Updated: Aug 24, 2022
by Libby Hinsley
As a physical therapist, long-time yoga instructor, and person living with hEDS, I get this question a lot. Like so many of my fellow zebras, my hEDS went undiagnosed for over two decades. During that time, I searched for answers to explain why my body seemed different from my peers’, and I was drawn to yoga in part to find relief from my laundry list of challenges.
I’m certainly not alone. People with hypermobility come to yoga in droves. Bendy people often feel a sense of achievement and physical mastery in yoga spaces, especially in forms of practice that glorify and encourage ever-increasing mobility.
On the whole, yoga has always been a blessing in my life. But like many other bendy people, I also suffered for years with chronic injuries, aches and pains directly related to my yoga practice. While bendy people are certainly at increased risk for injury in certain styles of yoga, a well-designed practice that takes into account the unique features and needs of bendy bodies has the potential for profound healing.
Unfortunately, in many modern Western yoga spaces, yoga is stripped-down and presented as simply a practice of asanas, or physical postures. What’s more, the practice of asana is often presented as a fitness program interested in fast-paced movement in a heated room, aimed at the never-ending quest for more mobility.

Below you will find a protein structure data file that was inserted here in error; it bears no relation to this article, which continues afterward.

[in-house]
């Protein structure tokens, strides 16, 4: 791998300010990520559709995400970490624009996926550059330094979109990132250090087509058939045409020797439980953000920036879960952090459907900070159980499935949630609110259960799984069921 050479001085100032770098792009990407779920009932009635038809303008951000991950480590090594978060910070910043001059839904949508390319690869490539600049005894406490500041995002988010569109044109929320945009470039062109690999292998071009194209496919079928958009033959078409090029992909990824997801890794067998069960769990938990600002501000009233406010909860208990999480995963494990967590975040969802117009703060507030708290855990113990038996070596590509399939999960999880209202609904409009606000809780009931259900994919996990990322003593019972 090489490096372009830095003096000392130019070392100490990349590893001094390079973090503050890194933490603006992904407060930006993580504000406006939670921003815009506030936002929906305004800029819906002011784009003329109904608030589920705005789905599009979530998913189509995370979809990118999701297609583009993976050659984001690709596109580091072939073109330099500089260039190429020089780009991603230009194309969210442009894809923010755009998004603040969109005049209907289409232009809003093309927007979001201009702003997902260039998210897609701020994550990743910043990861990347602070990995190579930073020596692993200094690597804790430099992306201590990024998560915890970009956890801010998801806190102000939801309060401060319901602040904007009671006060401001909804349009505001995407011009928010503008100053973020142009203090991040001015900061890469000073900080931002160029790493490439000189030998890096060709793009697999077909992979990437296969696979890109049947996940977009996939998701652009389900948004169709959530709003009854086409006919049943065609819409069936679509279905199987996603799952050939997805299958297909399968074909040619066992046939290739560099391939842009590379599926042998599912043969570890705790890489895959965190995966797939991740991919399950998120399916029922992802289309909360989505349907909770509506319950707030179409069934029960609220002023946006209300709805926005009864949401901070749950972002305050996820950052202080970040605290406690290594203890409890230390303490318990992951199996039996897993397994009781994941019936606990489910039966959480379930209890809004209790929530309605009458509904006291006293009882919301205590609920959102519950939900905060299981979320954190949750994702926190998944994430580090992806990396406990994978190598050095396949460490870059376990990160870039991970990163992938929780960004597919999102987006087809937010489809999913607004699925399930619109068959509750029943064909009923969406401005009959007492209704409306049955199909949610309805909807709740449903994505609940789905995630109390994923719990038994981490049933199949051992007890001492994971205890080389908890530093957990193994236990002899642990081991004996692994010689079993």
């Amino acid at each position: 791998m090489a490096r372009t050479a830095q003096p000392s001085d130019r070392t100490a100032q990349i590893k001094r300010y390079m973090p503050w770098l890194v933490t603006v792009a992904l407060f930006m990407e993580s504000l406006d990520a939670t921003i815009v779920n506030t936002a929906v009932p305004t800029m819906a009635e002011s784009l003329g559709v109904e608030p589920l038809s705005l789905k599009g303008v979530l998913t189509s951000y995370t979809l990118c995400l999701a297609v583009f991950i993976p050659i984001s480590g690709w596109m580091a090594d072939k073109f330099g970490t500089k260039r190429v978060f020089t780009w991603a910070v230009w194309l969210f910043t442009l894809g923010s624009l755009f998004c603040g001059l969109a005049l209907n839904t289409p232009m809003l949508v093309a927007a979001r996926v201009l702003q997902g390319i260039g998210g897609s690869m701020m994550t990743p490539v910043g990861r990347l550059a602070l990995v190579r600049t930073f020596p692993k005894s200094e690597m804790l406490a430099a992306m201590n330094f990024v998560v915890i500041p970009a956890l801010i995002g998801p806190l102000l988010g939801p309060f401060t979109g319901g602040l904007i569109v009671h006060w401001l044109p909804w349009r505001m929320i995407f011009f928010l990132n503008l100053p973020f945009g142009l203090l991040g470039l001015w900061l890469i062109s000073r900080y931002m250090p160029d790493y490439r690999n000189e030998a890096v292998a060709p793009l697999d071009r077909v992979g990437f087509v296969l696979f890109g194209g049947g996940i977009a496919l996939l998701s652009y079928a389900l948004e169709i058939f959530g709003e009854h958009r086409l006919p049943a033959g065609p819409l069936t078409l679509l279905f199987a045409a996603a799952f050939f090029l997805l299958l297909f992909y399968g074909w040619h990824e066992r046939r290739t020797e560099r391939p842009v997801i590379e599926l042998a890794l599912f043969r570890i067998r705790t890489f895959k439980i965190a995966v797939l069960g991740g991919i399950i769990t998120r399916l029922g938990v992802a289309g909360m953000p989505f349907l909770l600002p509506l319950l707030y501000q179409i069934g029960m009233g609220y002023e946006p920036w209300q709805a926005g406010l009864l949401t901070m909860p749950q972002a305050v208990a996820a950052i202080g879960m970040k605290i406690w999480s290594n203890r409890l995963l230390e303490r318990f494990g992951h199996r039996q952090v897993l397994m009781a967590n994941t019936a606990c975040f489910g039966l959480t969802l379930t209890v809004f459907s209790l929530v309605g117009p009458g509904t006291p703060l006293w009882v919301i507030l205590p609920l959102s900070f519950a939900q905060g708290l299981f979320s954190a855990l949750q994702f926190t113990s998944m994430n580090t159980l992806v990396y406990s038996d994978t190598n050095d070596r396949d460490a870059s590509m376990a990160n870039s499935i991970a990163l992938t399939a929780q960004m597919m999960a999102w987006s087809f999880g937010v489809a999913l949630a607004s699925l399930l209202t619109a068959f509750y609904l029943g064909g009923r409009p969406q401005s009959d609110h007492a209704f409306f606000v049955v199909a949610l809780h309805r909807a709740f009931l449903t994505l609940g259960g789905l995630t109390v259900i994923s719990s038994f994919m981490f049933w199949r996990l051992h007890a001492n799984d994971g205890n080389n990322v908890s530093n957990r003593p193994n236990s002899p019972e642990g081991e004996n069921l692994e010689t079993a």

But yoga is a vast wisdom tradition that offers many avenues for personal transformation. All the tools of yoga — asana (postures), pranayama (breathing techniques), meditative practices, and ethical principles — are designed to promote self-understanding, integration, and personal transformation, and ultimately, freedom from suffering. Yoga isn’t that interested in splits and handstands at all.
When it comes to yoga for bendy people, a few wise modifications to any asana practice can dramatically reduce injury risk. But too often, that’s where the conversation ends. I’m more interested in shedding light on the ways yoga is uniquely suited to support thriving for bendy people, not just avoid injury.
The following elements will support the needs of the bendy practitioner in asana practice:
Smaller movements. If we consider yoga postures as fluid movements instead of static shapes, we can vary our range of motion in asanas to explore the in-between places. This gives us an opportunity to develop stability throughout our range and establish motor control. Over time, we can expand the range of motion that we can control.
Slower movements. Slowing down helps us learn to notice more subtle physical sensations as we move through space. Bendy people love momentum because it’s easier. Slow movement supports improved motor control and proprioceptive awareness.
Postural awareness. Yoga asana is uniquely suited to help us develop awareness of our postural habits and practice more comfortable and efficient ways to relate to gravity.
Stability. Asana is a fabulous format to cultivate stability in a variety of ways. Stability in motion (motor control), joint stability, and core stability.